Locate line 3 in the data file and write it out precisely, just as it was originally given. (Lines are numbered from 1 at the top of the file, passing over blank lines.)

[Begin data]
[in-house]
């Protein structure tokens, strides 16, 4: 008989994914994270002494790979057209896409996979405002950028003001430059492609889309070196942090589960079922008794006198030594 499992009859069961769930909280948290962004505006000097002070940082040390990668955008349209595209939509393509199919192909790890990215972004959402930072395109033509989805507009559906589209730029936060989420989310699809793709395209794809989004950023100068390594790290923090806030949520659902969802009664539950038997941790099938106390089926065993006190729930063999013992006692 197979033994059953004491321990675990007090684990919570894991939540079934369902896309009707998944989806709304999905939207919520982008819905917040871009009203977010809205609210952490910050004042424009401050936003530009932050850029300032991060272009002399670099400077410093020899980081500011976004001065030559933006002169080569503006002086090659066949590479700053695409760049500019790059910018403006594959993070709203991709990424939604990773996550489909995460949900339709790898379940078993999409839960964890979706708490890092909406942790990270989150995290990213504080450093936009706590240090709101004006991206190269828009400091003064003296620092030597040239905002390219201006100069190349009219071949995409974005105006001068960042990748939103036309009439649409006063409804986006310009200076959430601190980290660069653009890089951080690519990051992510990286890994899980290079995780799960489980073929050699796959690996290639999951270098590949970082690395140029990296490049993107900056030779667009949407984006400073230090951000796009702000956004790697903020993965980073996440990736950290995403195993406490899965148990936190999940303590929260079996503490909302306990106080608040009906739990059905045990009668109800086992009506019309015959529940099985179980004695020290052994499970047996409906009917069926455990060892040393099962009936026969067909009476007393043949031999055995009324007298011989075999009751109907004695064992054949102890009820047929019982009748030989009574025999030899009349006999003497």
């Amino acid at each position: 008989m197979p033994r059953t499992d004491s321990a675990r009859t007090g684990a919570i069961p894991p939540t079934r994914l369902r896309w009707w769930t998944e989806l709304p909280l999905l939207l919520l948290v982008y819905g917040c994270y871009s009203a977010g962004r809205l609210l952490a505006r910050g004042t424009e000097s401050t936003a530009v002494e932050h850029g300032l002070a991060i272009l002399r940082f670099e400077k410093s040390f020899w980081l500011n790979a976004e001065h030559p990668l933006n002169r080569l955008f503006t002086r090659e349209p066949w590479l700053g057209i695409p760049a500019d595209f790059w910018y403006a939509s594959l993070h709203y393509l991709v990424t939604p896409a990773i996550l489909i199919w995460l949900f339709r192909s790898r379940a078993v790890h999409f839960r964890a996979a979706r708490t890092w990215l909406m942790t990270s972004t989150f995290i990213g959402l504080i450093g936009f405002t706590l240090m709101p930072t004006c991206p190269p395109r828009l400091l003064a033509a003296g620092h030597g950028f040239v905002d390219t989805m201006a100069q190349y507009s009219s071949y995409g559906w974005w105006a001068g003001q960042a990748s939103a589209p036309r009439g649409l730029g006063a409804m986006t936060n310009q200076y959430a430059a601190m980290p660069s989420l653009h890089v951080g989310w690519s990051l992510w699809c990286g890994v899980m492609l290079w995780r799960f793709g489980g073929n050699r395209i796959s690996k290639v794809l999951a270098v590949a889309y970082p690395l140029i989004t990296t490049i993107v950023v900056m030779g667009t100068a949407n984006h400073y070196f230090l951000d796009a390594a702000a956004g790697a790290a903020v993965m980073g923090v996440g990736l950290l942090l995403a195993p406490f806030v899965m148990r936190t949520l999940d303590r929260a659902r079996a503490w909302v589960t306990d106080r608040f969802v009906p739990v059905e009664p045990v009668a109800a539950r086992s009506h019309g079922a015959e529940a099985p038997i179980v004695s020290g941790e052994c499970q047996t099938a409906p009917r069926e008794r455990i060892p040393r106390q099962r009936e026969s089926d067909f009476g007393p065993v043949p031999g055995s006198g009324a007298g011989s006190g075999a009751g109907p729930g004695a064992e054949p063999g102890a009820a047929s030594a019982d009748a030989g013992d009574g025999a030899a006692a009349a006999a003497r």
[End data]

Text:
């Amino acid at each position: 008989m197979p033994r059953t499992d004491s321990a675990r009859t007090g684990a919570i069961p894991p939540t079934r994914l369902r896309w009707w769930t998944e989806l709304p909280l999905l939207l919520l948290v982008y819905g917040c994270y871009s009203a977010g962004r809205l609210l952490a505006r910050g004042t424009e000097s401050t936003a530009v002494e932050h850029g300032l002070a991060i272009l002399r940082f670099e400077k410093s040390f020899w980081l500011n790979a976004e001065h030559p990668l933006n002169r080569l955008f503006t002086r090659e349209p066949w590479l700053g057209i695409p760049a500019d595209f790059w910018y403006a939509s594959l993070h709203y393509l991709v990424t939604p896409a990773i996550l489909i199919w995460l949900f339709r192909s790898r379940a078993v790890h999409f839960r964890a996979a979706r708490t890092w990215l909406m942790t990270s972004t989150f995290i990213g959402l504080i450093g936009f405002t706590l240090m709101p930072t004006c991206p190269p395109r828009l400091l003064a033509a003296g620092h030597g950028f040239v905002d390219t989805m201006a100069q190349y507009s009219s071949y995409g559906w974005w105006a001068g003001q960042a990748s939103a589209p036309r009439g649409l730029g006063a409804m986006t936060n310009q200076y959430a430059a601190m980290p660069s989420l653009h890089v951080g989310w690519s990051l992510w699809c990286g890994v899980m492609l290079w995780r799960f793709g489980g073929n050699r395209i796959s690996k290639v794809l999951a270098v590949a889309y970082p690395l140029i989004t990296t490049i993107v950023v900056m030779g667009t100068a949407n984006h400073y070196f230090l951000d796009a390594a702000a956004g790697a790290a903020v993965m980073g923090v996440g990736l950290l942090l995403a195993p406490f806030v899965m148990r936190t949520l999940d303590r929260a659902r079996a503490w909302v589960t306990d106080r608040f969802v009906p739990v059905e009664p045990v009668a109800a539950r086992s009506h019309g079922a015959e529940a099985p038997i179980v004695s020290g941790e052994c499970q047996t099938a409906p009917r069926e008794r455990i060892p040393r106390q099962r009936e026969s089926d067909f009476g007393p065993v043949p031999g055995s006198g009324a007298g011989s006190g075999a009751g109907p729930g004695a064992e054949p063999g102890a009820a047929s030594a019982d009748a030989g013992d009574g025999a030899a006692a009349a006999a003497r």